KDB ends talks with Goldman on Daewoo sale

Deals

A top shareholder in Daewoo Shipbuilding and Marine Engineering Co Ltd said it had withdrawn from talks to have Goldman Sachs manage the sale of the South Korean shipbuilder.

State-run Korea Development Bank (KDB) and other banks want to sell their 50.4%

 stake in the world's third-largest shipbuilder and KDB picked the Wall Street bank in April to handle the deal.

“We had been in talks with Goldman, a preferred negotiator, to manage the deal,” a KDB spokesman said by telephone. “But Goldman said it could not accept our requests, so the talks ended.”

He declined to give any details on those requests. Goldman Sachs declined to comment.

The sale is expected to be the country's biggest M&A transaction this year, fetching more than $4 billion, based on the stake's market value of 4.15 trillion won ($4 billion).

Local media reported, without citing sources, that the KDB had asked Goldman Sachs to address a potential conflict of interest because the US bank had invested in a Chinese shipbuilder. The shipbuilding company was not identified.

Ernst & Young has been selected as the accounting adviser and South Korean law firm Lee & Ko as legal adviser.

The deal has drawn interest from a number of domestic companies, including steel giant POSCO and South Korean business group Hanwha.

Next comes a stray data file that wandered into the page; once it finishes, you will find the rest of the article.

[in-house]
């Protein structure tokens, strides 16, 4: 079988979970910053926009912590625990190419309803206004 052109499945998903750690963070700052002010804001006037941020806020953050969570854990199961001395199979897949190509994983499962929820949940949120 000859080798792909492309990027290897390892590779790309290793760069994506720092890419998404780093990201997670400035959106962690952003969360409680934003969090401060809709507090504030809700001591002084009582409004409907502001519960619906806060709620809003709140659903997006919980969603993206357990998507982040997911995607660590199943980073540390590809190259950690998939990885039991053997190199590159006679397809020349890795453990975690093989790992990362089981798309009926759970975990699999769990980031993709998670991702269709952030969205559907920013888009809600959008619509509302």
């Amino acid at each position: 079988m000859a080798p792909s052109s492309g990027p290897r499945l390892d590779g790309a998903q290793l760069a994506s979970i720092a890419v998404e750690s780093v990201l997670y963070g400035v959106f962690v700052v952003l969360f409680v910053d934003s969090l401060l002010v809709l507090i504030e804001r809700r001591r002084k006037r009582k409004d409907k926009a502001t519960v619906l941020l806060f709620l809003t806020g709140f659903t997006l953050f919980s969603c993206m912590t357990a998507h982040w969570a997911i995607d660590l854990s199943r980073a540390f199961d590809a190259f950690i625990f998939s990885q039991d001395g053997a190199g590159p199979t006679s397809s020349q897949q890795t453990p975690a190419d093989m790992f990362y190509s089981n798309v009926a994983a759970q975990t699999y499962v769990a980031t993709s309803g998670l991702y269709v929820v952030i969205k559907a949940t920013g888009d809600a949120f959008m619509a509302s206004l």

Goldman Sachs topped South Korea's M&A arrangers' league table in 2007, when it managed a sale of shares in broadband provider hanarotelecom shares by a consortium led by American International Group to SK Telecom. (Reuters)

ADVERTISEMENT

European e-commerce soars during pandemic - study Analysis

European e-commerce soars during pandemic - study

Lawmakers approve 2022 budget Parliament

Lawmakers approve 2022 budget

Duncan Graham reelected as BCCH president Appointments

Duncan Graham reelected as BCCH president

Chain Bridge to be closed for traffic for 18 months City

Chain Bridge to be closed for traffic for 18 months

SUPPORT THE BUDAPEST BUSINESS JOURNAL

Producing journalism that is worthy of the name is a costly business. For 27 years, the publishers, editors and reporters of the Budapest Business Journal have striven to bring you business news that works, information that you can trust, that is factual, accurate and presented without fear or favor.
Newspaper organizations across the globe have struggled to find a business model that allows them to continue to excel, without compromising their ability to perform. Most recently, some have experimented with the idea of involving their most important stakeholders, their readers.
We would like to offer that same opportunity to our readers. We would like to invite you to help us deliver the quality business journalism you require. Hit our Support the BBJ button and you can choose the how much and how often you send us your contributions.